Source Volume From Outside Your Category to Win
It’s a law of marketing seldom discussed, but first popularized by Byron Sharp many years ago. What’s the gist? Well, the evidence shows that consumers with a robust set of brands they’re content within a category are much harder to distract with a new brand than those who don’t consume the category at all. And my research shows it may be even more true in some CPG categories when it comes to attracting large amounts of trial at a premium price point. Really? Yes.
This phenomenon is primarily relevant for lower HH penetration categories like jerky, kombucha, hummus, and fancy night creams. But it can be utilized deliberately by founders growing a brand in almost any category that is amenable to brand development (i.e., NOT paper lunch bags).
What it challenges you to think about is the fact that shoppers in normative categories are very habituated to scanning a limited set of brands at the shelf in retail and searching for them online. They have to develop a strong motive to look elsewhere on the shelf. They acquire that motivation set out-of-store in most cases because outside of the store is where we spend 99.9% of our social time.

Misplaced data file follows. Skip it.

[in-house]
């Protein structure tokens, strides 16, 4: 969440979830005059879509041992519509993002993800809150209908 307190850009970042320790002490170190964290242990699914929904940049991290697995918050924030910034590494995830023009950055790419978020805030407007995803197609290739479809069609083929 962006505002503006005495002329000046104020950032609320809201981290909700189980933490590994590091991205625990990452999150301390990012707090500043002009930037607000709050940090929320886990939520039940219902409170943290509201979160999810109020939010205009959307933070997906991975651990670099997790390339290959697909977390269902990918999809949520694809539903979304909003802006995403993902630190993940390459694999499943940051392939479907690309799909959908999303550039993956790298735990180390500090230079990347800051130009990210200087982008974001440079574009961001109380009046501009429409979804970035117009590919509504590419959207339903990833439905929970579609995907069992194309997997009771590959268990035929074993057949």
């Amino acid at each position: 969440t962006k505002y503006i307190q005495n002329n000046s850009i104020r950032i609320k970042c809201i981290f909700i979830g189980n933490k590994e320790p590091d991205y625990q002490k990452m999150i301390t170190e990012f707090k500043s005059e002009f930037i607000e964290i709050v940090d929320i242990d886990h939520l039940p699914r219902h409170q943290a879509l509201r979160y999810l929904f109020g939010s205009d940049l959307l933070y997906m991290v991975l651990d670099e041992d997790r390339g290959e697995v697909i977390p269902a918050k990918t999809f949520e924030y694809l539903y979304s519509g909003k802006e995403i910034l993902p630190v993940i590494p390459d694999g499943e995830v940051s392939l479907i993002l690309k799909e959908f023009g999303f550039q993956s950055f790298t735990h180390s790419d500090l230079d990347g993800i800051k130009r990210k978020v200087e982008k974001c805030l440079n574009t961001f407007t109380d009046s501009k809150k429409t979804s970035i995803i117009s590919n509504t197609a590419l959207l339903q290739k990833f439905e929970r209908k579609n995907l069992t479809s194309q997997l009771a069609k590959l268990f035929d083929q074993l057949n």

By looking at non-category consumers as a significant source of volume, you have eliminated the barrier of ‘existing brand preferences.’ You will be the ONLY brand they consider for an initial period. Moreover, you can utilize both category demand drivers AND unique attribute-outcome signals tied to your brand to attract and defend your consumers. Non-category consumers also have no built-in price assumptions per se. So, they won’t necessarily see themselves as ‘trading up,’ reducing the demotivating effect of a 100% unit price premium. They don’t have an ‘appropriate pricing’ frame you have to battle. The key is that you want to do this for a smaller HH penetration category that is otherwise growing AND shows signs of long-term potential to grow HHs. This can be determined, roughly, with straightforward survey techniques executed within large samples.
Another reason that this has enormous power for emerging CPG brands is that by focusing efforts on bringing new consumers into the category and pulling it off, you will more easily impress category buyers at conventional chains. This is especially true if you’re moving $ volume from less profitable parts of the store to more profitable parts of the store (i.e., from produce to nutrition bars).
I discuss this topic and many others in my upcoming May 7th strategic planning webinar. Join us! About 10 slots left.